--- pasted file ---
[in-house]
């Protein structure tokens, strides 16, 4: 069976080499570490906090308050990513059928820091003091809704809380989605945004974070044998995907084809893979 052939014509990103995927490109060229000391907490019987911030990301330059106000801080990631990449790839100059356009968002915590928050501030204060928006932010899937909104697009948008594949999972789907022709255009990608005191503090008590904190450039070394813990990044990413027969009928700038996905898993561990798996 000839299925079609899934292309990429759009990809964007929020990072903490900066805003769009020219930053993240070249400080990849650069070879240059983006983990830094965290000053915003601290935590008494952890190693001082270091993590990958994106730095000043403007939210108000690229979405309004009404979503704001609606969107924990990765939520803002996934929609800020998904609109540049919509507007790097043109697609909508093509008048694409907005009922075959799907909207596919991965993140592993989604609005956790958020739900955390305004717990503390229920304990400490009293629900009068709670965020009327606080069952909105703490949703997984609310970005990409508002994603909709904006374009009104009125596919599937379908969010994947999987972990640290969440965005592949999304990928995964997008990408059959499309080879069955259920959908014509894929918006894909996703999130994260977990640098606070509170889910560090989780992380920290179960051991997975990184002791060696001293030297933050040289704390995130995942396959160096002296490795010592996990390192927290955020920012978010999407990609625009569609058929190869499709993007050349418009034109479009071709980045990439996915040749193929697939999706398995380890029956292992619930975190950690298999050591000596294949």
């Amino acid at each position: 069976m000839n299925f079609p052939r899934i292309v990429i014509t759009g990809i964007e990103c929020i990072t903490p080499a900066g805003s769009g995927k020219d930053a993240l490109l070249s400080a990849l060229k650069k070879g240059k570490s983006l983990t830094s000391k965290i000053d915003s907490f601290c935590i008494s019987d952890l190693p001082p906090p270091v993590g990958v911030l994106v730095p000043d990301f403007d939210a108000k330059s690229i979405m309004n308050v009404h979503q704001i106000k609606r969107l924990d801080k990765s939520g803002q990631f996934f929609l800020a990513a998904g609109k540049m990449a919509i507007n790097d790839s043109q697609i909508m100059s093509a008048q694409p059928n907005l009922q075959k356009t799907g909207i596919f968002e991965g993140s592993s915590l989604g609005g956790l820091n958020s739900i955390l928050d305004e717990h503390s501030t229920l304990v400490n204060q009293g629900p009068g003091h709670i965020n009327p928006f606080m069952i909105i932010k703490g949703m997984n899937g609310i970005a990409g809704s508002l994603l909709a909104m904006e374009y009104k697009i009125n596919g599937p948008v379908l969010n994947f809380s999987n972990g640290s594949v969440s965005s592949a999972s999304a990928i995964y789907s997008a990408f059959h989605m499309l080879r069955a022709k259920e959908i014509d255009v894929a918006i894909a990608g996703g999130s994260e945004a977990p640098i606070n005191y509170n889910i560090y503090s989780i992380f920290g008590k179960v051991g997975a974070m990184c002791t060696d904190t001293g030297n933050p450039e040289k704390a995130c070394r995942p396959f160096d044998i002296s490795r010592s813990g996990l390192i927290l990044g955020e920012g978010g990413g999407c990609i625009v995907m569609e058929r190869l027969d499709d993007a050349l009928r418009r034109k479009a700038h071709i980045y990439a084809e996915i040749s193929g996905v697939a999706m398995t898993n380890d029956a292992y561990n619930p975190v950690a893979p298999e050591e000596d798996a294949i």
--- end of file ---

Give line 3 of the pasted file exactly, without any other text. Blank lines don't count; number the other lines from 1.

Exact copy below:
């Amino acid at each position: 069976m000839n299925f079609p052939r899934i292309v990429i014509t759009g990809i964007e990103c929020i990072t903490p080499a900066g805003s769009g995927k020219d930053a993240l490109l070249s400080a990849l060229k650069k070879g240059k570490s983006l983990t830094s000391k965290i000053d915003s907490f601290c935590i008494s019987d952890l190693p001082p906090p270091v993590g990958v911030l994106v730095p000043d990301f403007d939210a108000k330059s690229i979405m309004n308050v009404h979503q704001i106000k609606r969107l924990d801080k990765s939520g803002q990631f996934f929609l800020a990513a998904g609109k540049m990449a919509i507007n790097d790839s043109q697609i909508m100059s093509a008048q694409p059928n907005l009922q075959k356009t799907g909207i596919f968002e991965g993140s592993s915590l989604g609005g956790l820091n958020s739900i955390l928050d305004e717990h503390s501030t229920l304990v400490n204060q009293g629900p009068g003091h709670i965020n009327p928006f606080m069952i909105i932010k703490g949703m997984n899937g609310i970005a990409g809704s508002l994603l909709a909104m904006e374009y009104k697009i009125n596919g599937p948008v379908l969010n994947f809380s999987n972990g640290s594949v969440s965005s592949a999972s999304a990928i995964y789907s997008a990408f059959h989605m499309l080879r069955a022709k259920e959908i014509d255009v894929a918006i894909a990608g996703g999130s994260e945004a977990p640098i606070n005191y509170n889910i560090y503090s989780i992380f920290g008590k179960v051991g997975a974070m990184c002791t060696d904190t001293g030297n933050p450039e040289k704390a995130c070394r995942p396959f160096d044998i002296s490795r010592s813990g996990l390192i927290l990044g955020e920012g978010g990413g999407c990609i625009v995907m569609e058929r190869l027969d499709d993007a050349l009928r418009r034109k479009a700038h071709i980045y990439a084809e996915i040749s193929g996905v697939a999706m398995t898993n380890d029956a292992y561990n619930p975190v950690a893979p298999e050591e000596d798996a294949i």